‘It’s not my job to help Theresa May’ on Brexit, says Varadkar
Taoiseach says UK prime minister must resolve difficulties in her government
Taoiseach Leo Varadkar: ‘It’s not my job to help Mrs May’. Photograph: Gareth Chaney/Collins
The Taoiseach has said it is not his job to help British prime minister Theresa May to resolve Brexit difficulties in her government.
Leo Varadkar said “the people of the United Kingdom decided on Brexit and it’s not my job to help prime minister May or the United Kingdom government”.
In a hard line response when asked what he could do to help Mrs May, Mr Varadkar said “it’s not my job to help Mrs May”.
“It’s my job to make sure that we don’t have a hard border on our island and make sure that whatever the new trading relationship is between the UK and the EU, that the negative effect of this is minimised.”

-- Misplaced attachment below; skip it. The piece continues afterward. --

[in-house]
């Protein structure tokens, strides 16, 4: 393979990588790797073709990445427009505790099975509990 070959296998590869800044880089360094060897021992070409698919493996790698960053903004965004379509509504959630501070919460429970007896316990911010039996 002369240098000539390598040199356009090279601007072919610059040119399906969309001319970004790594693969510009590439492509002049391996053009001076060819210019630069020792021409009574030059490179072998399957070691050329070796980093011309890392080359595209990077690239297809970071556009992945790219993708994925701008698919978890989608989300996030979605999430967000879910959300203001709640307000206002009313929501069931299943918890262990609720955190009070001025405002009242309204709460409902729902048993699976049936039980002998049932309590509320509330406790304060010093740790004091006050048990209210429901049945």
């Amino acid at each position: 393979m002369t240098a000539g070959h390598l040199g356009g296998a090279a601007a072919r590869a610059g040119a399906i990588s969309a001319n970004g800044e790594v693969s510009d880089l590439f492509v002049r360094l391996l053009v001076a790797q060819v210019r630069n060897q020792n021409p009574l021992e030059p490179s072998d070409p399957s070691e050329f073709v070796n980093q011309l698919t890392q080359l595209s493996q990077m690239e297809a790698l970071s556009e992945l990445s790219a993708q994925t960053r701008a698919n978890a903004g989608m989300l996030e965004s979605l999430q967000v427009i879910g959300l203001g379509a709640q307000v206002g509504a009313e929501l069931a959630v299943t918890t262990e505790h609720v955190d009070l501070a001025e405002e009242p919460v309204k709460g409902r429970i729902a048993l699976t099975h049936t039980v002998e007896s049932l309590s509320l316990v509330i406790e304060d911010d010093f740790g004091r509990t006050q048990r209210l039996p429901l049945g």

Mr Varadkar was speaking to reporters before he addressed a reception at Dublin Castle to mark the 25th anniversary of the decriminalistion of homosexuality.
Just days before a crucial EU leaders’ meeting on Brexit, the Taoiseach said the draft conclusions have now been signed off by the 27 governments.
“We are saying there has been some progress on some of the other aspects of the withdrawal agreement but there hasn’t been any progress since March on the Irish issue.”
He said EU countries “are reaffirming their commitment to insisting that there is a backstop in the withdrawal agreement”.
“There can be no withdrawal agreement without a backstop,” he said.
The backstop ensures Northern Ireland would remain aligned with EU regulations.
Mr Varadkar said two things need to happen now: “Negotiations need to intensify in the coming weeks. We are waiting for the British to produce their white paper on the future relationship.”
That is due in early July.
Mr Varadkar said “it will be an intensification of negotiations rather than a stalling of negotiations”.
He said: “Also EU countries are going to begin preparations for the possibility of a no deal Brexit.
“I don’t think that is likely, nobody does, but we have to think it is a possibility. And that means making preparations in our ports and airports for that eventuality.”